Jonathan Addleman began his university studies on the saxophone, then discovered his affinity for the harpsichord. By the time he was done, he had a bachelor’s degree in both instruments and a master’s degree in Historical Performance. Being the versatile musician he is, he sings in the choir of St. James United Church in Montreal, is a harpsichord accompanist at McGill University, is the pianist for the Every Kid Choir, and is the harpsichord technician at Concordia University. Jonathan is a founding member of the Fredericton-based Seasons Baroque Ensemble, and has recently performed in Toronto with I Furiosi and the Aradia Ensemble.
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Katherine Moller is one of New Brunswick’s most versatile musicians. Whether she is playing classic fiddle tunes in a crowded pub or the music of Bach on a concert stage, her love and respect for the instrument and its wide-spread appeal have brought her considerable acclaim as one of the province’s true fiddle ambassadors. A Music NB Awards nominee, she has three CDs to her credit: Take The Happy Road (2007), By Request (2010) and Bright-Eyed and Bushy-Haired (2011). With ever-rising popularity, Katherine shows without a doubt, she truly is the master of four strings and a bow. www.katherinemoller.ca.
Historical oboist Graham St-Laurent performs regularly throughout the United States and Canada with such groups as Tafelmusik, the Handel and Haydn Society, Boston Baroque, and is co-founder of several early music chamber ensembles, such as Le Tourbillon in Boston, and the Seasons Baroque Ensemble in his hometown of Fredericton. Graham was even featured on television in the PBS documentary ‘Seeing in the Dark.’ Graham was first infected with the early music bug while studying modern oboe in Ontario, so he quickly became a student of John Abberger, who then sent him to Boston University in order to complete a Doctor of Musical Arts degree in Historical Performance under the tutelage of Marc Schachman. Other major pedagogical influences on him have been Washington McClain at Indiana Univeristy, and Gonzalo X. Ruiz. He currently lives in Montreal, where is favourite colour is orange.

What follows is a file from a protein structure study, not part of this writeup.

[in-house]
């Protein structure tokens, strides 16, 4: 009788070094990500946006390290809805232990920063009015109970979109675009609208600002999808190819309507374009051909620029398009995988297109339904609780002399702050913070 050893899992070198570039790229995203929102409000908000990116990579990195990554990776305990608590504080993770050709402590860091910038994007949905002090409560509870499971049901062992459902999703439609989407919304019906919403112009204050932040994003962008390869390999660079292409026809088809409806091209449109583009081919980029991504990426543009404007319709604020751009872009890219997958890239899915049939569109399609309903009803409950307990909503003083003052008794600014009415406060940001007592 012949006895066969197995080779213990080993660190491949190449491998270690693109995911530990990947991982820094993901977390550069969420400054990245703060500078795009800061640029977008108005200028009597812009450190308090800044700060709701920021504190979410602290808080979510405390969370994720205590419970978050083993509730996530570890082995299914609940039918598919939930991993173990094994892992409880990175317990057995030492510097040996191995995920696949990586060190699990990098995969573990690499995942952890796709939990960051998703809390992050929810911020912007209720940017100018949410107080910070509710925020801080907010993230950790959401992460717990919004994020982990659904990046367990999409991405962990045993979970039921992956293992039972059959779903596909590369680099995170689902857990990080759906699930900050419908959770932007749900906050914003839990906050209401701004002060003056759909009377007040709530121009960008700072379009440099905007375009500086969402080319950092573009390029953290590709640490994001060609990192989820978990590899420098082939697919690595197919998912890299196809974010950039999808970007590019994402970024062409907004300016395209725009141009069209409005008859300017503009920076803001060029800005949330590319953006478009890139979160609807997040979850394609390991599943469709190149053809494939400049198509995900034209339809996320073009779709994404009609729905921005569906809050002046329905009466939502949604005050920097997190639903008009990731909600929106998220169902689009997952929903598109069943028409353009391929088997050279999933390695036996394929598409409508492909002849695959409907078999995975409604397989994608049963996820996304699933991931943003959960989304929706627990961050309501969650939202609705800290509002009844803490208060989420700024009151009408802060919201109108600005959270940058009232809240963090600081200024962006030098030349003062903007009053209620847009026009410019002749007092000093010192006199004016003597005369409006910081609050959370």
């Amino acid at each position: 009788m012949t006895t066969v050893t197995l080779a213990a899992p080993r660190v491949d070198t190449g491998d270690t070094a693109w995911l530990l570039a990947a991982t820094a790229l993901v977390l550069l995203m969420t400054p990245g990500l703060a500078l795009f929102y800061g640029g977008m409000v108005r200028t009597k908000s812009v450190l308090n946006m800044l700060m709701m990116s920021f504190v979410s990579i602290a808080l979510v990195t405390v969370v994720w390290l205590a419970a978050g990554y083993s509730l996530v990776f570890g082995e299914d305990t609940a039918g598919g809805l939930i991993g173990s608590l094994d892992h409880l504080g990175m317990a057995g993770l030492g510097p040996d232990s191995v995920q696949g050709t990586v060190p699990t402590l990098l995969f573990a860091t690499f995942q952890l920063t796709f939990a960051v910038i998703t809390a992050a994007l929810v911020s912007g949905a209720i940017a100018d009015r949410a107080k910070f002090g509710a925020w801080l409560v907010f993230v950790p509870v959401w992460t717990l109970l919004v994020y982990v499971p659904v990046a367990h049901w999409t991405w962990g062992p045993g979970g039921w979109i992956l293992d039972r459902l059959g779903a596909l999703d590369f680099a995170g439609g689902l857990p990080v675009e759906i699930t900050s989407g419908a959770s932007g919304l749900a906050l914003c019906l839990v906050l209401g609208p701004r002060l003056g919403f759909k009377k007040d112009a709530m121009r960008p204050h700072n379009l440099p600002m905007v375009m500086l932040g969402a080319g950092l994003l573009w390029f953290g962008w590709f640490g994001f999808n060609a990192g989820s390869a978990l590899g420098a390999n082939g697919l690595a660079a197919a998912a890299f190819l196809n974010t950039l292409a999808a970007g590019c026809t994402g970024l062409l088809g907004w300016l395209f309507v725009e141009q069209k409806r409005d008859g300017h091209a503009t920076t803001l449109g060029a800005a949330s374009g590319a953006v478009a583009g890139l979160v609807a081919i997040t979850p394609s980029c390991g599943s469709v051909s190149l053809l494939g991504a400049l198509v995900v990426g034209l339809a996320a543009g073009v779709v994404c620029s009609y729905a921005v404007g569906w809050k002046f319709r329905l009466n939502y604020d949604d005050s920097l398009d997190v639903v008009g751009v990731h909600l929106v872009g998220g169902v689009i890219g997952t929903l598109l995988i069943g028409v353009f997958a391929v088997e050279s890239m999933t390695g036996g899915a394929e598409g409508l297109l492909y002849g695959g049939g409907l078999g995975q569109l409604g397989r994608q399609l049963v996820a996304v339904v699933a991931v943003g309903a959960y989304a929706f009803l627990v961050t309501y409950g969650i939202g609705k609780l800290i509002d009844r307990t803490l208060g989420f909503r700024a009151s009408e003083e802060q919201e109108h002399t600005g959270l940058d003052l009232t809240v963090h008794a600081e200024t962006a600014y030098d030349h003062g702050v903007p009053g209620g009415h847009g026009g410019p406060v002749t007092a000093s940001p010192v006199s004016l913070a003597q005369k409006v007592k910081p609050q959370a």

Sari Tsuji currently performs with some of Canada’s leading period music orchestras, such as Arion Orchestre Baroque, Ensemble Caprice, Aradia Ensemble, and the Toronto Chamber Orchestra, under the direction of internationally acclaimed musicians Jaap ter Linden, Elizabeth Wallfisch, Rachel Podger, Alex Weimann, Christophe Rousset, Stefano Montanari, Matthias Maute, and Kevin Mallon. Also in demand as a chamber musician, Sari has had the honour of being invited to collaborate with prominent artists such as Luc Beauséjour, Mireille Lagacé, Chantal Rémillard, Susie Napper and Olivier Brault. She has recorded for the early-music.com, ATMA, Analekta, and NAXOS labels, and for broadcast on CBC national radio. Sari began studying the violin in her hometown of Winnipeg, Manitoba with Elizabeth Lupton at the age of four. She holds degrees in violin and early music performance from McGill University where she studied with Thomas Williams, Emlyn Ngai, Hélène Plouffe, Hank Knox and Betsy MacMillan. She is a founding member of Seasons Baroque, in which she also plays the bass viol.
The Seasons Baroque Ensemble is a professional chamber music ensemble dedicated to performing on period instruments. The group was formed in 2004 and has been performing regularly in the Fredericton area, with recent expansion to Saint John and St. Andrews.
Listen to Seasons performing Purcell’s Three Upon a Ground, recorded August 2008: